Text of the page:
April 12th, 2013
You’re Brennan Boesch and you’ve been a starting outfielder for the Detroit Tigers since you made your big league debut in 2010. During that first year you led all American League rookies in home runs and RBIs. You were having an even better sophomore year when in early August of 2011, you tore a ligament in your wrist, causing you to miss the final two months of the regular season plus that year’s ALDS and ALCS.
You worked hard to get your wrist rehabbed but it hurt like hell to swing a bat and you pretty much struggled with it during the entire 2012 season. Even though you had some big hits down the stretch, Jim Leyland left you off the Tigers’ postseason roster and you missed a chance to play in the 2012 World Series. Five months later, you were in for an even bigger disappointment. You were determined to play your way back into Detroit’s starting lineup in 2013 but that didn’t happen. Early on in spring training you suffered an oblique injury, which set you back and then on March 15th, Leyland called you into his office and told you the team was releasing you. That had to be one of the toughest things you’ve ever had to hear. But then your agent told you the Yanks had called and were interested in bringing you to New York to start in their outfield while Curtis Granderson’s broken arm healed. Just like that, it looked like you were about to turn lemon into lemonade. The deal gets made, you pack your bags and head for Tampa, but no sooner do you get there and the Yankees announce they’ve just acquired Vernon Wells from the Angels. Within a span of just a few days you go from fighting for a starting job to getting cut to being given a starting job for the Yankees and then losing it. Talk about the highs and lows of professional athletes, huh?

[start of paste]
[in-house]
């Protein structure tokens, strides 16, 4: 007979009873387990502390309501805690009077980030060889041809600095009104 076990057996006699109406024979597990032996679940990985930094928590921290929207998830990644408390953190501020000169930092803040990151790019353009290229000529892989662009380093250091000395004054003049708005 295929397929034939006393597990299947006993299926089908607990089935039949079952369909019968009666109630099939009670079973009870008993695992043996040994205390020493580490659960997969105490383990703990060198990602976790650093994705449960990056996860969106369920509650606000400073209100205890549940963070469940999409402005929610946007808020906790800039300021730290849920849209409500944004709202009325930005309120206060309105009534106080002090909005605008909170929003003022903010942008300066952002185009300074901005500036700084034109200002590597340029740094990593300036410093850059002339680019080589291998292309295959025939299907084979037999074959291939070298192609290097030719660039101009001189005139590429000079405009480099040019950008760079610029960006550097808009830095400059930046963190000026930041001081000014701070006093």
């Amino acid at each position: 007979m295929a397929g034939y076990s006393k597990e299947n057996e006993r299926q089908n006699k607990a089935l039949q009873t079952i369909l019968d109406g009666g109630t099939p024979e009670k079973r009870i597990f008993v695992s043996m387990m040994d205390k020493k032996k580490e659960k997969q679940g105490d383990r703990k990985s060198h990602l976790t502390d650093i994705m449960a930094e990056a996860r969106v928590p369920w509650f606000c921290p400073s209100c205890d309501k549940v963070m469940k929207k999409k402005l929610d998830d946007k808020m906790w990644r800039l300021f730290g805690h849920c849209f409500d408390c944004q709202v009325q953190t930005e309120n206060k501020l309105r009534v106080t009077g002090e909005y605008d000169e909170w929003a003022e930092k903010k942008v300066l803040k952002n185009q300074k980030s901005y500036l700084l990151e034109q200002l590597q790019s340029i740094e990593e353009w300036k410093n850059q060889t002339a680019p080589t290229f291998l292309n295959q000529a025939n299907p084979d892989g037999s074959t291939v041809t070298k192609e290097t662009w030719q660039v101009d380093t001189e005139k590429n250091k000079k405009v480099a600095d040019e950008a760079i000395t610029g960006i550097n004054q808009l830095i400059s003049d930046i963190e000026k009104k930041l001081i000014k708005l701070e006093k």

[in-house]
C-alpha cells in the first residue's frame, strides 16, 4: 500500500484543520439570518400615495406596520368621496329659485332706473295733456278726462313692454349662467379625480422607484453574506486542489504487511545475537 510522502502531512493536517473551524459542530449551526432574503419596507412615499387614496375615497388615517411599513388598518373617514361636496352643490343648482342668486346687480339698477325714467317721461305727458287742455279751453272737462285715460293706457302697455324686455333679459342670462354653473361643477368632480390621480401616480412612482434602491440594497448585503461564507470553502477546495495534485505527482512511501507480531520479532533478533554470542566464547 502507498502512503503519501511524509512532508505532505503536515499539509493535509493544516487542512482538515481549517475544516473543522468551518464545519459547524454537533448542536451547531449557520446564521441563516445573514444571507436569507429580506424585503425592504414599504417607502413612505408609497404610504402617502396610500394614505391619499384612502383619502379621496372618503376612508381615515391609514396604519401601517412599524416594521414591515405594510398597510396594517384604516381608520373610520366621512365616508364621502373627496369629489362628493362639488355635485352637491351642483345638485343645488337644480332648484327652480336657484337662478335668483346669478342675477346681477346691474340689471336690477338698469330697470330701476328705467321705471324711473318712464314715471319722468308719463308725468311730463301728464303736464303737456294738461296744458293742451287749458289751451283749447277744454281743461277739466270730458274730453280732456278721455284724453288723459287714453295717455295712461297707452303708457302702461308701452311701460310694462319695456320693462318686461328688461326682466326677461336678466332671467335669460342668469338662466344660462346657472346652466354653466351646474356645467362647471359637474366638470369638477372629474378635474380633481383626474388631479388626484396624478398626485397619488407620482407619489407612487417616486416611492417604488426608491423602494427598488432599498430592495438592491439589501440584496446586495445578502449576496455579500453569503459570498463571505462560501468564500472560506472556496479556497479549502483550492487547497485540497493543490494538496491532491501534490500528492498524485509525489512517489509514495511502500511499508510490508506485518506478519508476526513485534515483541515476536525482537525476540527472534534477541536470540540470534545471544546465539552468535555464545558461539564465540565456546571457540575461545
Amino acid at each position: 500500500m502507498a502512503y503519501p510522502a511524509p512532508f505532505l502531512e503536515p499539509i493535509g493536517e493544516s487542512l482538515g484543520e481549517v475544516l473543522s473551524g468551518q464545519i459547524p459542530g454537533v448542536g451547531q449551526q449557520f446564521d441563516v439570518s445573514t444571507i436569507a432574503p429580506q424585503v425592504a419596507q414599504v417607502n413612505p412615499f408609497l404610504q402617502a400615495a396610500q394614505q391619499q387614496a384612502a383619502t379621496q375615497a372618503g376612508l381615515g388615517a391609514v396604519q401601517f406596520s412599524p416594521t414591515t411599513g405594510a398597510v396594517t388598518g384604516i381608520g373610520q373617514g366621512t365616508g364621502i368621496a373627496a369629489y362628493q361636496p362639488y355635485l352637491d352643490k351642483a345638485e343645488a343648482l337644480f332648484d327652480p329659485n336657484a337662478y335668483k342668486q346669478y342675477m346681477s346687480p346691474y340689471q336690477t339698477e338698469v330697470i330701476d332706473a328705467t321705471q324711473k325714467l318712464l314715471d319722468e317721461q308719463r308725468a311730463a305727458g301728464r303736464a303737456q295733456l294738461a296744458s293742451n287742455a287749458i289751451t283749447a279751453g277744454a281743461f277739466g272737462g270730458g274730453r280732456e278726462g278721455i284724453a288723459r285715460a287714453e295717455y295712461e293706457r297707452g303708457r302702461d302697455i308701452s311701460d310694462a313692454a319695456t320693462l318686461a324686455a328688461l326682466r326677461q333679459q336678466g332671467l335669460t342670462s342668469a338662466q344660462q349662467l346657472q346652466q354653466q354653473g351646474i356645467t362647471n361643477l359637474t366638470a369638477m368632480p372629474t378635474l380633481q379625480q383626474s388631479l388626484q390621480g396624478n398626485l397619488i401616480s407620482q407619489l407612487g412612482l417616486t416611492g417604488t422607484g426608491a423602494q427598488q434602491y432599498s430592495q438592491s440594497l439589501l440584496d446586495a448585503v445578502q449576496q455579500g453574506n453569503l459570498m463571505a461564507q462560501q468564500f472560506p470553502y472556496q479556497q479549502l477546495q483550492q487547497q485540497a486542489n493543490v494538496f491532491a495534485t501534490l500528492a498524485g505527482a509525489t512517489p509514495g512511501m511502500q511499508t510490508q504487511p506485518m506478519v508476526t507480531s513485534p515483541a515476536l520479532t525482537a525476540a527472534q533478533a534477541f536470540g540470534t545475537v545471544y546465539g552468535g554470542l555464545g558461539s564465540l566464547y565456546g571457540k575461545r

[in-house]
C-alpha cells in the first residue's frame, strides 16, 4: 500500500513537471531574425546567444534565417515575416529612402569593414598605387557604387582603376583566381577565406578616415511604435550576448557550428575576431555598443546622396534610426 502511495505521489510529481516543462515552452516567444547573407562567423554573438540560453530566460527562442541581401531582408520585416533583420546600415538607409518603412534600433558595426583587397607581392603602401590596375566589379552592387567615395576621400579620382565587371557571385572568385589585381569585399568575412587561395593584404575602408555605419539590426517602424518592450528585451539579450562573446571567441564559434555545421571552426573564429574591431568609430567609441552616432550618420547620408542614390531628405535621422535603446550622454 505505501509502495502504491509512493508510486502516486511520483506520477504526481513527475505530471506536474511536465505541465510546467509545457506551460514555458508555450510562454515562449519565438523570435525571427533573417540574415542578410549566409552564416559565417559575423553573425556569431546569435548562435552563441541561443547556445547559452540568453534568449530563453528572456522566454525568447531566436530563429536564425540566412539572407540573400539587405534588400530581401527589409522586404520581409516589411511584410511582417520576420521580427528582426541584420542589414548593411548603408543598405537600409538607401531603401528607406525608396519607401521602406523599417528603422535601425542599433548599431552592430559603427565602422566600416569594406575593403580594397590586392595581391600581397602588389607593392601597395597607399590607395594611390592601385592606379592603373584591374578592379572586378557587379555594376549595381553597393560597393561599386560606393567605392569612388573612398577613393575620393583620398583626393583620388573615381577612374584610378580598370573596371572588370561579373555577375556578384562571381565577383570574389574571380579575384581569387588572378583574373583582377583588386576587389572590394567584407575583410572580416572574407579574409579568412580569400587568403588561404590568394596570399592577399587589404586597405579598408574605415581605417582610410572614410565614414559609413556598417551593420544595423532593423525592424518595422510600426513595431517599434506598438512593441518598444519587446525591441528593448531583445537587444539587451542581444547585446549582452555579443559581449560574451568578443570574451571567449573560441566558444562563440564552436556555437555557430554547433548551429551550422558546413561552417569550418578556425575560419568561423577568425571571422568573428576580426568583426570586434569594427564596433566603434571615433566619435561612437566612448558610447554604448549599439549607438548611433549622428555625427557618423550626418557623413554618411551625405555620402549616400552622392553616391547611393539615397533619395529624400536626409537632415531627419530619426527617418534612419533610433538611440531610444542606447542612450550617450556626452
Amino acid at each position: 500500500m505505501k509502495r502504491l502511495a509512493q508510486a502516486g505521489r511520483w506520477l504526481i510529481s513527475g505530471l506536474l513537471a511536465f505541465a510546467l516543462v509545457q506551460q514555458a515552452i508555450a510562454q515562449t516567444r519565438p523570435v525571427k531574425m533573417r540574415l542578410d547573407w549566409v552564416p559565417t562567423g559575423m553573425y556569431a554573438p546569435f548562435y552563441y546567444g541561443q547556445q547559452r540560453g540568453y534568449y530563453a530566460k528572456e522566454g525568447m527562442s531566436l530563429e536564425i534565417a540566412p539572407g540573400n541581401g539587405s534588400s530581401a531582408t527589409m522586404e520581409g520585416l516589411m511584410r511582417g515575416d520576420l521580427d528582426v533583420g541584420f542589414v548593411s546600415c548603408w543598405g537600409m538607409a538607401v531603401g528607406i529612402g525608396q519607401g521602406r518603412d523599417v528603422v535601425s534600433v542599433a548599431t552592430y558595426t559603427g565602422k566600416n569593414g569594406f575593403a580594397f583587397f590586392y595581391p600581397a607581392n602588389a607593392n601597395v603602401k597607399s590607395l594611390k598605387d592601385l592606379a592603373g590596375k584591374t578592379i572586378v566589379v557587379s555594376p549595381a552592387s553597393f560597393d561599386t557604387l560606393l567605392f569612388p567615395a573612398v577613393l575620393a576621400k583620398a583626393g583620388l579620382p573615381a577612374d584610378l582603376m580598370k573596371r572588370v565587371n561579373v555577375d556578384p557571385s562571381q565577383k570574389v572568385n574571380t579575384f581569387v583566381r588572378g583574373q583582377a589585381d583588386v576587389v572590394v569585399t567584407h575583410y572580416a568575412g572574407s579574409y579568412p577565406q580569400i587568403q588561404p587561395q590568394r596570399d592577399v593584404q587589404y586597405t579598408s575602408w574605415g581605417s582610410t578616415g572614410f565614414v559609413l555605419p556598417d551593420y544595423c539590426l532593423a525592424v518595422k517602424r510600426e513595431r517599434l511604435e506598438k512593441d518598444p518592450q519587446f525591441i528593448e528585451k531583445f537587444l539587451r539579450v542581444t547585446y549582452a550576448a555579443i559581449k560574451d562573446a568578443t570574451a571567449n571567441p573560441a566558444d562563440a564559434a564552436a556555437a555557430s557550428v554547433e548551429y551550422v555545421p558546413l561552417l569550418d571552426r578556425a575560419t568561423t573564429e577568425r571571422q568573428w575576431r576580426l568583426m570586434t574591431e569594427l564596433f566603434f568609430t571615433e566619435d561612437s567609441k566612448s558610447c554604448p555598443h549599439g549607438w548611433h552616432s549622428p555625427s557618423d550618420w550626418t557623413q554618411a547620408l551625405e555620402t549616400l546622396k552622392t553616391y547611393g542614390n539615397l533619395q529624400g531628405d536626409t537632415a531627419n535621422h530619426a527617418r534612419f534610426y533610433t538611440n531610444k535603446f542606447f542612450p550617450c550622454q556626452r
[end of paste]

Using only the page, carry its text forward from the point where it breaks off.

I remember when Brennan Boesch got his first at bat against the Yankees and I saw his name flash on the television screen. I thought some YES Network technician had left the “d” out of his first name and mistakenly hit the “n” key twice. I also remember he pretty much wore out Yankee pitching. He averaged .363 against them in 22 games and like most left-handed hitters with some pop in his bat, he absolutely loved hitting in Yankee Stadium. When the news broke that the Yankees signed him, I confess that the first thing that came into my head was that this guy had enough of an all-around game to have a chance of evolving into a Paul O’Neill type player for New York. He really didn’t get the chance I thought he would with the Yankees. Instead he was reassigned to the minors and then released.
Boesch is a big guy, six feet four inches tall and he weighs over 230 pounds. He was born in Santa Monica, California in 1985. He shares his birthday with this former Yankee reliever and this long-ago Yankee outfielder.
|DET (3 yrs)||380||1487||1362||176||353||73||6||42||175||18||101||286||.259||.315||.414||.729|
|LAA (1 yr)||5||12||12||0||3||1||0||0||0||1||0||1||.250||.250||.333||.583|
|NYY (1 yr)||23||53||51||6||14||2||1||3||8||0||2||9||.275||.302||.529||.831|